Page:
But please DON'T make a hotel reservation until we have fully explored other options. If there is anyone who wants to offer a spare couch, I would much rather stay there than in a hotel (provided I have a door I can close, in order to have some privacy). Staying with someone is more fun for me than a hotel, and it would also save you money.

Above 72 fahrenheit (22 centigrade) I find sleeping quite difficult. (If the air is dry, I can stand 23 degrees.) A little above that temperature, a strong electric fan blowing on me enables me to sleep. More than 3 degrees above that temperature, I need air conditioning to sleep.

If there is a substantial chance of indoor temperatures too hot for me, please arrange _in advance_ for me to have what I need.

If you are planning for me to stay in a hotel, DO NOT take for granted that the hotel has air conditioning—or that it will be working when I arrive. Some hotels shut off their air conditioning systems for part of the year. They often think it is unnecessary in seasons when the temperature is usually in the mid 20s—and they follow their schedule like stupid robots even if there is a heat wave.

So you must explicitly ask them: "Do you have air conditioning? Will it be functioning for the dates XXX-YYY?"

In some hotels with central air conditioning, it simply does not work very well: it can make a room less hot, but can't make it cool. Before using a hotel that has central air conditioning, find out what temperature it can actually lower a room to, during the relevant dates.

Kind of a Dick:

Please don't be surprised if I pull out my computer at dinner and begin handling some of my email. I have difficulty hearing when there is noise; at dinner, when people are speaking to each other, I usually cannot hear their words. Rather than feel bored, or impose on everyone by asking them to speak slowly at me, I do some work.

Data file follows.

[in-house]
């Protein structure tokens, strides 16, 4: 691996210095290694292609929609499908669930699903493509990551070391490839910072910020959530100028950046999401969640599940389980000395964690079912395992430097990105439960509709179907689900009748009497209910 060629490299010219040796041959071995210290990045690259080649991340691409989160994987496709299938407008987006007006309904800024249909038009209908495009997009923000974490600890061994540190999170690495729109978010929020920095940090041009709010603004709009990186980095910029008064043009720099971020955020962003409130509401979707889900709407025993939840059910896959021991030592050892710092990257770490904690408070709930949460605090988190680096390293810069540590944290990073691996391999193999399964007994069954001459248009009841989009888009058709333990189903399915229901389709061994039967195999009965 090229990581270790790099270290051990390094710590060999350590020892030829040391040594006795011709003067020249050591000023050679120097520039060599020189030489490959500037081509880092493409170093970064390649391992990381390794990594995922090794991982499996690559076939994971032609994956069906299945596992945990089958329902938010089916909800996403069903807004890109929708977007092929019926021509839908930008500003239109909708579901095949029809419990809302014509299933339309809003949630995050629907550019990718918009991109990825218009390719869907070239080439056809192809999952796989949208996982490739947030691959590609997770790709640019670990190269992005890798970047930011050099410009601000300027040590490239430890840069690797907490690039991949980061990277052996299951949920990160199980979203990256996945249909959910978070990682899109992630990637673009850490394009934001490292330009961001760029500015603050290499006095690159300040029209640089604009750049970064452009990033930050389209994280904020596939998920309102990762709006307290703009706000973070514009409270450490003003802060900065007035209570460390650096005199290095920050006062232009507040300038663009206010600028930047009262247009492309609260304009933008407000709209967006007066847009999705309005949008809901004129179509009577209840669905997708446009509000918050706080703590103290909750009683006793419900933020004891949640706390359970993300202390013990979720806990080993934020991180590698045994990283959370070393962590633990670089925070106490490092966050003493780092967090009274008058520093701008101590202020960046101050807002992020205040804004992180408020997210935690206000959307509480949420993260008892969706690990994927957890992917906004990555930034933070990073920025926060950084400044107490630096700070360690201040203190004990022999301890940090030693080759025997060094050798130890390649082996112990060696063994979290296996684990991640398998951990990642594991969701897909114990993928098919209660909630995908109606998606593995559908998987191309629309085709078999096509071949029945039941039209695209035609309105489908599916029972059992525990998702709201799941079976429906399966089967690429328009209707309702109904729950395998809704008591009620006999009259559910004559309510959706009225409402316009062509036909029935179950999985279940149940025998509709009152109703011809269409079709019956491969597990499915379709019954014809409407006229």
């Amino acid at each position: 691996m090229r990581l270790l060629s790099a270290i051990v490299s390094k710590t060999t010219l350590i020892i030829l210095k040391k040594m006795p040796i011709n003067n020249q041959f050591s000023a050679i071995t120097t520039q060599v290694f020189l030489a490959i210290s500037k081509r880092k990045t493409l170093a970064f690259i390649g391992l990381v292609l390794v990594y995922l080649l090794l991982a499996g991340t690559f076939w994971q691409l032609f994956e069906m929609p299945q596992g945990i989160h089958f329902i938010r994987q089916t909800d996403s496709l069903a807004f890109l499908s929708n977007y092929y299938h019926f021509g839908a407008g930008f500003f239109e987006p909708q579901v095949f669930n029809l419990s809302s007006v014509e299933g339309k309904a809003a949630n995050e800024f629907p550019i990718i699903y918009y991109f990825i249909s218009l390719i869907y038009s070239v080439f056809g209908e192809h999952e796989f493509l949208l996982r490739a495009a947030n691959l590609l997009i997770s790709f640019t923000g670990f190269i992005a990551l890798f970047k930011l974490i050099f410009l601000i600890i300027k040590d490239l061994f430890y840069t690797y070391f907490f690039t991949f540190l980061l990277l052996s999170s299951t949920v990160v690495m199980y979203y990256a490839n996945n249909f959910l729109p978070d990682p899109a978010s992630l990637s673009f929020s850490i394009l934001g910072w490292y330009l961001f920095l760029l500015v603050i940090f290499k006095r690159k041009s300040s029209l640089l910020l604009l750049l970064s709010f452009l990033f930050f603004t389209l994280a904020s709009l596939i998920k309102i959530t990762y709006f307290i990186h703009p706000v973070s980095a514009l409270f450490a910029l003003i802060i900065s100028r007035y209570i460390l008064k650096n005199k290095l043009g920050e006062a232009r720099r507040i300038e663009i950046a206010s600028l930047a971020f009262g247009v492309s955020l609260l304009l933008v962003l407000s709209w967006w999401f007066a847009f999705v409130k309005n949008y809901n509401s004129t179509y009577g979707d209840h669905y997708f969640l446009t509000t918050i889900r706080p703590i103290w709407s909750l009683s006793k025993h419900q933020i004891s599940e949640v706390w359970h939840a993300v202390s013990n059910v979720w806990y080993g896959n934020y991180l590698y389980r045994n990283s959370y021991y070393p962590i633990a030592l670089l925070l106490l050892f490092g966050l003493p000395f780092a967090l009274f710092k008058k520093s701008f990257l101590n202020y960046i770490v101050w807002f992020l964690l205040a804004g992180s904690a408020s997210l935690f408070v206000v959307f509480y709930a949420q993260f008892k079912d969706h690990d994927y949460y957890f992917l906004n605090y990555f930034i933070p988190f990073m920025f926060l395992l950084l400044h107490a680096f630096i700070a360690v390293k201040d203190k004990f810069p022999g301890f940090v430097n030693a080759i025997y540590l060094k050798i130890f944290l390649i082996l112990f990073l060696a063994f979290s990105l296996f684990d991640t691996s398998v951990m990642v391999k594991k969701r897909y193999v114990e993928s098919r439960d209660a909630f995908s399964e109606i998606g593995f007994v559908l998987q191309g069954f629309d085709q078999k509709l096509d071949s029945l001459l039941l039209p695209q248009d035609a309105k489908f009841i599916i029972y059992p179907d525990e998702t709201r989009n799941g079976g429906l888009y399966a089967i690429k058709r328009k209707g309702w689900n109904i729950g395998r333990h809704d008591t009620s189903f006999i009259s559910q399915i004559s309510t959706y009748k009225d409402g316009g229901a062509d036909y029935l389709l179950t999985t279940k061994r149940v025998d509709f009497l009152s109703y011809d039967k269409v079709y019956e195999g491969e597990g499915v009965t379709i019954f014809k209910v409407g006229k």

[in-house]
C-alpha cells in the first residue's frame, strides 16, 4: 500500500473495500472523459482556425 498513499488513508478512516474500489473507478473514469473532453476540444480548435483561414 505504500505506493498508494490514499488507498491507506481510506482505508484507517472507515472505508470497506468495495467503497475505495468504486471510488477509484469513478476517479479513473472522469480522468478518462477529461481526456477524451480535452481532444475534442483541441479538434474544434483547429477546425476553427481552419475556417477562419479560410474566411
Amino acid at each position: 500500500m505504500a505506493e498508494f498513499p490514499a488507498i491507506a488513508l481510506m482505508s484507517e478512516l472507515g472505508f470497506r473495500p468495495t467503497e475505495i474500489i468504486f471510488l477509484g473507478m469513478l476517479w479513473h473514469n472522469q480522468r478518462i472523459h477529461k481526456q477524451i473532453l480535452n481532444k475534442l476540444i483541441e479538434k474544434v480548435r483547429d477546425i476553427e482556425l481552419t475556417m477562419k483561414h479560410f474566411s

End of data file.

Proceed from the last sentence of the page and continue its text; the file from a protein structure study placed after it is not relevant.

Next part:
Please don't try to pressure me to "relax" instead, and fall behind on my work. Surely you do not really want me to have to work double the next day to catch up (assuming I even COULD catch up). Please do not interfere as I do what I need to do.

One situation where I do not need help, let alone supervision, is in crossing streets. I grew up in the middle of the world's biggest city, full of cars, and I have crossed streets without assistance even in the chaotic traffic of Bangalore and Delhi. Please just leave me alone when I cross streets.

Pets

I like cats if they are friendly, but they are not good for me; I am somewhat allergic to them. This allergy makes my face itch and my eyes water. So the bed, and the room I will usually be staying in, need to be clean of cat hair. However, it is no problem if there is a cat elsewhere in the house—I might even enjoy it if the cat is
friendly.

Dogs that bark angrily and/or jump up on me frighten me, unless they are small and cannot reach much above my knees. But if they only bark or jump when we enter the house, I can cope, as long as you hold the
dog away from me at that time. Aside from that issue, I'm ok with dogs.

If you can find a host for me that has a friendly parrot, I will be very very glad. If you can find someone who has a friendly parrot I can visit with, that will be nice too.

DON'T buy a parrot figuring that it will be a fun surprise for me. To acquire a parrot is a major decision: it is likely to outlive you. If you don't know how to treat the parrot, it could be emotionally scarred and spend many decades feeling frightened and unhappy. If you buy a captured wild parrot, you will promote a cruel and devastating practice, and the parrot will be emotionally scarred before you get it. Meeting that sad animal is not an agreeable surprise.

If you've got some time to kill, read the entire thing. The rider is both hilarious, and a little sad. Stallman's done a lot of good for society, but this seems like a document written by someone with some underlying issues to work through.

[MySociety via John Gruber]